3. sorry about the length...

    Joe, I have an issue with Todd's comment: the states should *not* decide for themselves. This is not a states rights issue, it's a public health/safety issue. There needs to be no variation from state to state. That was one of the problems with TennCare: bordering states didn't have something equivalent so people came from KY, VA, NC, GA, etc. to get TennCare benefits at the expense of one state.

    Yes, I do favor a public healthcare system- strongly. I would be OK with a public option, as a first step.

    There is no valid reason to continue treating healthcare as a private service, available to those who can afford it. Fire insurance used to work the way health insurance does. You purchased fire insurance, then you had fire protection through your insurance company. If your neighbor didn't purchase insurance, he had no fire protection. If his house caught on fire, no one came to put it out. If his house fire spread to yours, THEN you had protection. Only after the fire had spread to your house would someone come to put it out, even though putting out his fire would have prevented damage to your home. The lunacy in that arrangement was eventually seen, and fire protection was removed from the private sector and is now funded by taxes. Does anyone call that "socalized fire fighting?"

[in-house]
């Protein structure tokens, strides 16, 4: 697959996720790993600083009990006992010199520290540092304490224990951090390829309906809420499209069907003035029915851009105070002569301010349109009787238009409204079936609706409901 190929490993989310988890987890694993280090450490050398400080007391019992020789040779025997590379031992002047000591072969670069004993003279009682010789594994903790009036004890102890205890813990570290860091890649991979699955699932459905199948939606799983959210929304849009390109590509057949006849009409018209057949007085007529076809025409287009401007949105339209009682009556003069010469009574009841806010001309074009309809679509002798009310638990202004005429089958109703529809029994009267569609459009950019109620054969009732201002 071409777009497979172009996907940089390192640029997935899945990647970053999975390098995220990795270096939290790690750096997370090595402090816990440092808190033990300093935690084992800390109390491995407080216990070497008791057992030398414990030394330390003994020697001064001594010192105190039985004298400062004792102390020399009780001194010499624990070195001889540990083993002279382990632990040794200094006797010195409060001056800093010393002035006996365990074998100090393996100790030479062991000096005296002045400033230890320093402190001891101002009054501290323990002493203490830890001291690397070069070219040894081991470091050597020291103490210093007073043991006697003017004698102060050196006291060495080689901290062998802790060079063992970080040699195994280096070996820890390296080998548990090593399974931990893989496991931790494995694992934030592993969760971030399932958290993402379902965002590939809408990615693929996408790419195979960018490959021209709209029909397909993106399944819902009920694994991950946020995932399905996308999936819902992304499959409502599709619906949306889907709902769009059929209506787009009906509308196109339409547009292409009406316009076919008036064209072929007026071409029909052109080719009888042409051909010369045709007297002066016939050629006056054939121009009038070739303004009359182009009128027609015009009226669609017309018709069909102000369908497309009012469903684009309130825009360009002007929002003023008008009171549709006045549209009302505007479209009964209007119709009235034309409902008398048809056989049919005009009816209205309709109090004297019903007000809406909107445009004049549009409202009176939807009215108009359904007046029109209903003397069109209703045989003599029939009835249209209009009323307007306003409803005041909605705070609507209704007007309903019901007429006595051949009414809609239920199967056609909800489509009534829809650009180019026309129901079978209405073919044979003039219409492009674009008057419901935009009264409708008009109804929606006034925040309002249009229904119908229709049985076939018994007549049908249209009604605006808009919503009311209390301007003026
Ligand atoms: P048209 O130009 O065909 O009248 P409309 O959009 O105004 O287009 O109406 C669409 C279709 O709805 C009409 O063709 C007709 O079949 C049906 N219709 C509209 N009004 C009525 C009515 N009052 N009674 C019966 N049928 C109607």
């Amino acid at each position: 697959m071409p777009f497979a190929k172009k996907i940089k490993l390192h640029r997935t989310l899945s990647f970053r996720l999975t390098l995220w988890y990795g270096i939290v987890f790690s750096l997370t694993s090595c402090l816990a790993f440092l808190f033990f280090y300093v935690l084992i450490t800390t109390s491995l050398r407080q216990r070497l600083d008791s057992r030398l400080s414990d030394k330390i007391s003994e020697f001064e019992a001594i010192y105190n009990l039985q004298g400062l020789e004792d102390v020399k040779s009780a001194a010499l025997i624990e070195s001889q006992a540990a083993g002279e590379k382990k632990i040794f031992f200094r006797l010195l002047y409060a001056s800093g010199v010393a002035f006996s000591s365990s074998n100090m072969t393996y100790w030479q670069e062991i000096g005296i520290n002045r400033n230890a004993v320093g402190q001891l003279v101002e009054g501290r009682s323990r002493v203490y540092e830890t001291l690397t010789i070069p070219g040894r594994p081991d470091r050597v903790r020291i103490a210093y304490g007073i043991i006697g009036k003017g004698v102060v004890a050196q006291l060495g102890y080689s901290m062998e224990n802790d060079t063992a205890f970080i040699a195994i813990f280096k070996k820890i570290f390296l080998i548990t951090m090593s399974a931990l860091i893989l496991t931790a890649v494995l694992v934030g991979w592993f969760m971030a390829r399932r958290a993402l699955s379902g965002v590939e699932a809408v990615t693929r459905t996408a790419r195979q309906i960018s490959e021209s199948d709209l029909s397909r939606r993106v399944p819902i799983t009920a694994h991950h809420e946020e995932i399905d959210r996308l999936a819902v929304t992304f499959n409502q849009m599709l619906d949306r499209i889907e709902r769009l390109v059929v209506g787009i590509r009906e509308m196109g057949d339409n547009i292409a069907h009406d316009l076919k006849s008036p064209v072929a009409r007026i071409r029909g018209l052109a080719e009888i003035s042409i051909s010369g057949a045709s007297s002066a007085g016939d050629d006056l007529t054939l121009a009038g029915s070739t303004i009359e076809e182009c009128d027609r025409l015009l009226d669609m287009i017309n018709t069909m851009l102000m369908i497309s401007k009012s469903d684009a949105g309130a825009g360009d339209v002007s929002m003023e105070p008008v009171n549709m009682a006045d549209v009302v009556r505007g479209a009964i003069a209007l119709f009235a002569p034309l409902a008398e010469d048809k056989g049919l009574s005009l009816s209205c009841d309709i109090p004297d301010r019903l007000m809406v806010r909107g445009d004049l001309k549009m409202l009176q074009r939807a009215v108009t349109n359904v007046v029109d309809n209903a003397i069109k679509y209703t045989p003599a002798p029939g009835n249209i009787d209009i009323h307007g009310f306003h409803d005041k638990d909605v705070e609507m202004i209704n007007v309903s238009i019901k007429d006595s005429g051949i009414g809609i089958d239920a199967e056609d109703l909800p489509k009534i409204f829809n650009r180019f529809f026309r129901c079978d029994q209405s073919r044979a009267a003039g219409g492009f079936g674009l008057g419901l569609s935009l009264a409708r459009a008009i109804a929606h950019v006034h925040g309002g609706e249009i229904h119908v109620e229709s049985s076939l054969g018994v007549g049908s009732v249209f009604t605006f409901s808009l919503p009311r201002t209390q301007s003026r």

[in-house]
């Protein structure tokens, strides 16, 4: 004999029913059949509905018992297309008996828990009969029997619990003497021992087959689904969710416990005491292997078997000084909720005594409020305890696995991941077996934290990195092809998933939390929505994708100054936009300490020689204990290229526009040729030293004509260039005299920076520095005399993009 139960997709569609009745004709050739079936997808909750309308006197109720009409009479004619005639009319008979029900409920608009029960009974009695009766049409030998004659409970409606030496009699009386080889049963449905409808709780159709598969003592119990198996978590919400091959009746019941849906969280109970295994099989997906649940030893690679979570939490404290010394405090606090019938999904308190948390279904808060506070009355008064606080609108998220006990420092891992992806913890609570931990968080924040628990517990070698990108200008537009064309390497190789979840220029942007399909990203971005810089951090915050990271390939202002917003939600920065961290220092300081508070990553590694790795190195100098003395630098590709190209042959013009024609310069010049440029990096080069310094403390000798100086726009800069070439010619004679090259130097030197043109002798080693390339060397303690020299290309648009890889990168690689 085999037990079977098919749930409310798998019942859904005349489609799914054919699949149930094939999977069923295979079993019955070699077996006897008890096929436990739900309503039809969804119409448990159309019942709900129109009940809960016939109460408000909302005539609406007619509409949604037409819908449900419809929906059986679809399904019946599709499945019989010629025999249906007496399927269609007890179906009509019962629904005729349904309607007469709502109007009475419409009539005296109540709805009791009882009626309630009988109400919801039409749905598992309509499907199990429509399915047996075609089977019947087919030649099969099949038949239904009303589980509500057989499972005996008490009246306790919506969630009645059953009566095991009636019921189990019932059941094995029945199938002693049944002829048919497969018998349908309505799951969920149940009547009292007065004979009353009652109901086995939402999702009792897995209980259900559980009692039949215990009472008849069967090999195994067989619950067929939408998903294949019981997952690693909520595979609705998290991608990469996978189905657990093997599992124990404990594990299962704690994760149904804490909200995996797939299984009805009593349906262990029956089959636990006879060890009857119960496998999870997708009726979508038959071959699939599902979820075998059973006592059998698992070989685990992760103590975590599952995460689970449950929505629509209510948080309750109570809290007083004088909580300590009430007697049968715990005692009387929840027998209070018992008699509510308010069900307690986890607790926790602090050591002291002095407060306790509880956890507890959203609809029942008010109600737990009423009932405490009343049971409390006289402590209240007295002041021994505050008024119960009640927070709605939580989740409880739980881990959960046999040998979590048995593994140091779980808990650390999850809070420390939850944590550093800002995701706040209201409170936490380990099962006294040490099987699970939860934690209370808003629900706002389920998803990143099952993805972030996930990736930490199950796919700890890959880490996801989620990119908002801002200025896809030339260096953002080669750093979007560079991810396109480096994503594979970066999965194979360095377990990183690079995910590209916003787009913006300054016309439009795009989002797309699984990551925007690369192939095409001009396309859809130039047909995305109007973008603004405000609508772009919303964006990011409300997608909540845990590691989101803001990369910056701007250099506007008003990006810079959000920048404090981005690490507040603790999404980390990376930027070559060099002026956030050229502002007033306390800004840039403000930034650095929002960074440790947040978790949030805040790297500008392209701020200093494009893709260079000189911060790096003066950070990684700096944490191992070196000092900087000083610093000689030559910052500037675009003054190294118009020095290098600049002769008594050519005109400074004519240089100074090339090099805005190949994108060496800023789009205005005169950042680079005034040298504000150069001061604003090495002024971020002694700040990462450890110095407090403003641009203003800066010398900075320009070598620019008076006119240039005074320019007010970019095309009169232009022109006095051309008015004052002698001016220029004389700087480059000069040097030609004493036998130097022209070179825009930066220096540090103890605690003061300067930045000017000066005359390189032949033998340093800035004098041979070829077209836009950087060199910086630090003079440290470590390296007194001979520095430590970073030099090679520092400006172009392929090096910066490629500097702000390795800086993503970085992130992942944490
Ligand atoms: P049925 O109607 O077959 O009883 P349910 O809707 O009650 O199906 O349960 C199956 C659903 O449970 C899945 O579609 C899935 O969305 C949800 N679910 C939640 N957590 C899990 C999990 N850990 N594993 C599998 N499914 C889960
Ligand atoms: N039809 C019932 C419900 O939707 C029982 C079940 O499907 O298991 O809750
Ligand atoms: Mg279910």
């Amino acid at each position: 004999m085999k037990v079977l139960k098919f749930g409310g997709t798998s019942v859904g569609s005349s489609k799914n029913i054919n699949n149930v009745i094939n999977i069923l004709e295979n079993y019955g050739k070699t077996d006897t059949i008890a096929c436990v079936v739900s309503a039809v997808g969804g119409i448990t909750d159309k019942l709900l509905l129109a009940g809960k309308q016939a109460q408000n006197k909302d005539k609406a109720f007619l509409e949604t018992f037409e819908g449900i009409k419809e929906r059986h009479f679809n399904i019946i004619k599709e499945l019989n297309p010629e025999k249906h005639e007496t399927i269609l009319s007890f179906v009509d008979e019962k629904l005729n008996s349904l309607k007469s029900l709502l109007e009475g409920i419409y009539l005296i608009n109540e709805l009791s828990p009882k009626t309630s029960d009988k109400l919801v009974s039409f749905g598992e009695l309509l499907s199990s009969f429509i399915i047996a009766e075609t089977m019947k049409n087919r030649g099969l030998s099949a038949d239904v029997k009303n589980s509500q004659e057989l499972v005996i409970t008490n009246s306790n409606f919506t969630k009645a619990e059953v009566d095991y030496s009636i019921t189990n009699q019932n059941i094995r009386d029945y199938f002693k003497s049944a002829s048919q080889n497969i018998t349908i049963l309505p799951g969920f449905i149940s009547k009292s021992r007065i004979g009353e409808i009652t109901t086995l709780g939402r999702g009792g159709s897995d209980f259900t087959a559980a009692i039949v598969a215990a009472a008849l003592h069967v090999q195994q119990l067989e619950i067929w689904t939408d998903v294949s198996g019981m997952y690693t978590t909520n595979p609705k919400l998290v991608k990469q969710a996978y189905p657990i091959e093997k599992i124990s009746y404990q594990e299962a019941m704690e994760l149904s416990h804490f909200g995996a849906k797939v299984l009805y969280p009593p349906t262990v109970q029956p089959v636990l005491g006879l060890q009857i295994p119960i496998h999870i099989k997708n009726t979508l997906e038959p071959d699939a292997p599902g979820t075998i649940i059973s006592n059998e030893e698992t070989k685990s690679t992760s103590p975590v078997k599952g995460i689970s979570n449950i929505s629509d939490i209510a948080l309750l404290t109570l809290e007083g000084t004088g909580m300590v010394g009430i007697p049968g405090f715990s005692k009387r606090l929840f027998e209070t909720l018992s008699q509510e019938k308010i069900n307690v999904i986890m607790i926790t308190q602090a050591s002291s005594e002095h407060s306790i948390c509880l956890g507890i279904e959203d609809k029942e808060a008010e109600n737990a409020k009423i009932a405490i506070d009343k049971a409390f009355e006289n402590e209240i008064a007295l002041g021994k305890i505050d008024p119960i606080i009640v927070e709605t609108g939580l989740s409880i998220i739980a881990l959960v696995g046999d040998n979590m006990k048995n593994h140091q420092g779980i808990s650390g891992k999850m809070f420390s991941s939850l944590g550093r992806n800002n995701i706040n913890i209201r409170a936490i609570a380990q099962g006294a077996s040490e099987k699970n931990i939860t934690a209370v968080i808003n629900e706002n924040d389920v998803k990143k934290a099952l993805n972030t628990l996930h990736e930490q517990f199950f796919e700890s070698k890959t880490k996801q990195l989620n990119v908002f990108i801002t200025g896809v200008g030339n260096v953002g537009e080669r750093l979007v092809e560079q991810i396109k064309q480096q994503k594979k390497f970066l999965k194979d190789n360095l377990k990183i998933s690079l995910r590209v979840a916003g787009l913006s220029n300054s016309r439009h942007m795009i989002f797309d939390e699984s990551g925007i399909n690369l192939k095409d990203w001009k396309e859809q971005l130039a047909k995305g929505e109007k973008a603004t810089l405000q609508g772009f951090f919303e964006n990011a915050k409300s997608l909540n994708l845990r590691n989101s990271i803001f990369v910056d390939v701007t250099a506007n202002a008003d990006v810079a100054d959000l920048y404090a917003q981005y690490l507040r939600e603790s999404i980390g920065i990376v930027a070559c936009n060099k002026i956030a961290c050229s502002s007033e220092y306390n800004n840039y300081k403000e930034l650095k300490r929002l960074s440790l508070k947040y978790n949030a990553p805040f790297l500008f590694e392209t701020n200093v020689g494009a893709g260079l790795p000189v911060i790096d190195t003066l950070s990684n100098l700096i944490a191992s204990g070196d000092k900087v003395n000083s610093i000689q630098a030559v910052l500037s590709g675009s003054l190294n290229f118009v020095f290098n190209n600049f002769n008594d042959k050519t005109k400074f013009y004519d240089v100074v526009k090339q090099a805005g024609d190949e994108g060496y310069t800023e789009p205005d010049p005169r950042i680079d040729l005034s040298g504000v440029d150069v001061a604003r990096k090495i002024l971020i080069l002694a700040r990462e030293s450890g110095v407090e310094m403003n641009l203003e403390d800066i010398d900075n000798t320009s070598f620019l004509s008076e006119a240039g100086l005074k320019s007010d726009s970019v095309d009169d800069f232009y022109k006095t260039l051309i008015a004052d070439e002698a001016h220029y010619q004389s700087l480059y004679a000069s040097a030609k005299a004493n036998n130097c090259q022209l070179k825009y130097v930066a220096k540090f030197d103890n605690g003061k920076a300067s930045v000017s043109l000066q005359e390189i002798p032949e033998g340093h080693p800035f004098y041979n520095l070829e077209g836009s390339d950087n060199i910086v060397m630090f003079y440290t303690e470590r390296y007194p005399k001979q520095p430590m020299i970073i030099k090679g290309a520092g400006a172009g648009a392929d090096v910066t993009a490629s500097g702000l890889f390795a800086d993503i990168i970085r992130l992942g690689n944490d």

Now- the talking points.
    "Death panels"- I think you and Beale have covered that.
    "Rationing health care"- Beale hits that as well.
    "Long waiting time"- I personally know someone who had a skin cancer. She has very good insurance through her employer. It was FIVE MONTHS from the time her doctor saw it to the time it was removed. She had an appointment 2 months earlier, but it was canceled (with 2 days notice) by the dr's office because even though they are in her network, the surgeon THEY referred her to isn't. Luckily for her, her employer's insurance broker was able to get the dr's office to refer her to a network surgeon. If not for that, she would have had to start the process all over again. I would rather wait a couple of months for a routine checkup (which I ALREADY DO at the kids' pediatrician) than wait 5 months for skin cancer treatment to BEGIN.

    I welcome debate on this comment.